Any major highlights, whether it be deals or hires?
We have been involved in some very exciting deals across the year – many of which, of course, are confidential. However, one of the outstanding ones which is in the public domain was the MHVL 100% acquisition of Park Lane Hotels Ltd, possibly the island's finest hotel. We were very pleased to act for MHVL, particularly as it is committed to ongoing investment in the quality leisure sector in Cyprus. This should be positive not only for us but also for the Cyprus economy – one hopes that by expanding our quality and 'value added' offering we can reduce the vulnerability of the island to the fads of mass tourism. During the year we were also part of different major international legal consortiums advising on Mintra's acquisition of Safebridge Holdings and on Energean plc's US$45m high-yield bond offering.
A further non-deal highlight was our successful pilot testing of Neolaw.ai, our 'in house' developed alternative legal services provider. This has been well received by our testers and will now be further enhanced prior to its full launch.
Have you grown headcount over the last year?
Yes, we have. Several of our 2020-21 student lawyers joined us as associates following their qualification and we welcomed a new intake of students in September 2021. There have also been more senior recruits onboarded including both legal and non-legal professionals. As is normal with any large firm there have been some individuals who have, with our support, chosen to further their careers elsewhere (two as members of the judiciary), but they have all been replaced by equally talented individuals. At no stage since the start of the pandemic have any staff been laid off either in Cyprus or in any of our overseas offices.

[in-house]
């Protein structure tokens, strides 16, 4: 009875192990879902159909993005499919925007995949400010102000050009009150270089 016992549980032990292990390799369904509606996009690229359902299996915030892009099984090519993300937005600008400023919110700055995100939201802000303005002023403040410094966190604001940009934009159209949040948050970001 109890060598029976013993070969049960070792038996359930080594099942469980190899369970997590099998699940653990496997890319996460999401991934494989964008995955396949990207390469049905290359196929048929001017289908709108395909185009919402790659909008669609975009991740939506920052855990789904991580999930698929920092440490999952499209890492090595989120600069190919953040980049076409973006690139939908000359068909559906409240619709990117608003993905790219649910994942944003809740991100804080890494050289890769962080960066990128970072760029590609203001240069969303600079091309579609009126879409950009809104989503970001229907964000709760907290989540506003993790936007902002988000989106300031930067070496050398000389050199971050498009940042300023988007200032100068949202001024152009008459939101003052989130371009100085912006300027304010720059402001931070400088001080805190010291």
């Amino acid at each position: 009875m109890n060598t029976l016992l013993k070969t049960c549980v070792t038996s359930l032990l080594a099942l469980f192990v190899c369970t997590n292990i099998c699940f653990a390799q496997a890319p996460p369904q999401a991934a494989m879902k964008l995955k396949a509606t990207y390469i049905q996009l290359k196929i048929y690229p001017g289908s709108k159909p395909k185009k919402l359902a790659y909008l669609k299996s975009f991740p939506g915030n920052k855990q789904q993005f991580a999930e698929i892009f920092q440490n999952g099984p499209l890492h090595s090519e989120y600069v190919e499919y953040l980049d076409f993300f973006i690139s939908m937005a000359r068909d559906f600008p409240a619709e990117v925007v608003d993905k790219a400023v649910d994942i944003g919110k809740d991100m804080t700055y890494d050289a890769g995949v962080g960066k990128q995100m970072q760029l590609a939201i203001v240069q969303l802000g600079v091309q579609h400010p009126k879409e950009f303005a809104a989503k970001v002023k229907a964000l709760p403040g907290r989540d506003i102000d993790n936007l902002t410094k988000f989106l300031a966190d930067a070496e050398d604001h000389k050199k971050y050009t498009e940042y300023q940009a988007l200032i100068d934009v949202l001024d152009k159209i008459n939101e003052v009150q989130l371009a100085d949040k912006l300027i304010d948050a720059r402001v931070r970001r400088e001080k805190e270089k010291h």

Generally how have international firms made inroads into your market?
In general they have not, apart from instances such as Harneys' take-over of a small local firm. That does not mean that we are complacent, it simply reflects the fact that we are ourselves an international firm and, as a firm, we have worked hard to build good and strong relationships with many of the biggest and most important law firms in the world. They like to know that they have a top quality and reliable partner in Cyprus, with critical mass, that they can trust to deal with local aspects of major deals in a competent manner that meets clients' expectations. We have built up a cross-border expertise and strength in depth across all departments which no other firm in Cyprus can match. It is more cost effective and less stressful for the major international firms to partner with us than it is for them to try to replicate our operation themselves.
Did Covid-19 have a tangible impact on your firm's performance in the last financial year? Why/why not?
As mentioned earlier the biggest impact that the pandemic had was on the way that we did business rather than on our financial results. Those businesses which have fared best during the pandemic, such as our own, have tended to be those already immersed in digital transformation or those which were able to quickly transform their operations to take advantage of digitalisation. All of this places us and them at least one step firmly ahead of the competition. None of our clients experienced any disruption in our service to them even when nearly all staff were working remotely. Our staff worked hard to produce innovative solutions to allow deals to be closed and disputes resolved despite the sporadic operations of governmental offices. When our staff were permitted to return to the office they were secure in the knowledge that systems were in place to ensure their safety and, that they could seek and receive support when needed.
How do you expect it to hurt the year ahead? What type of economic downturn is it likely to create?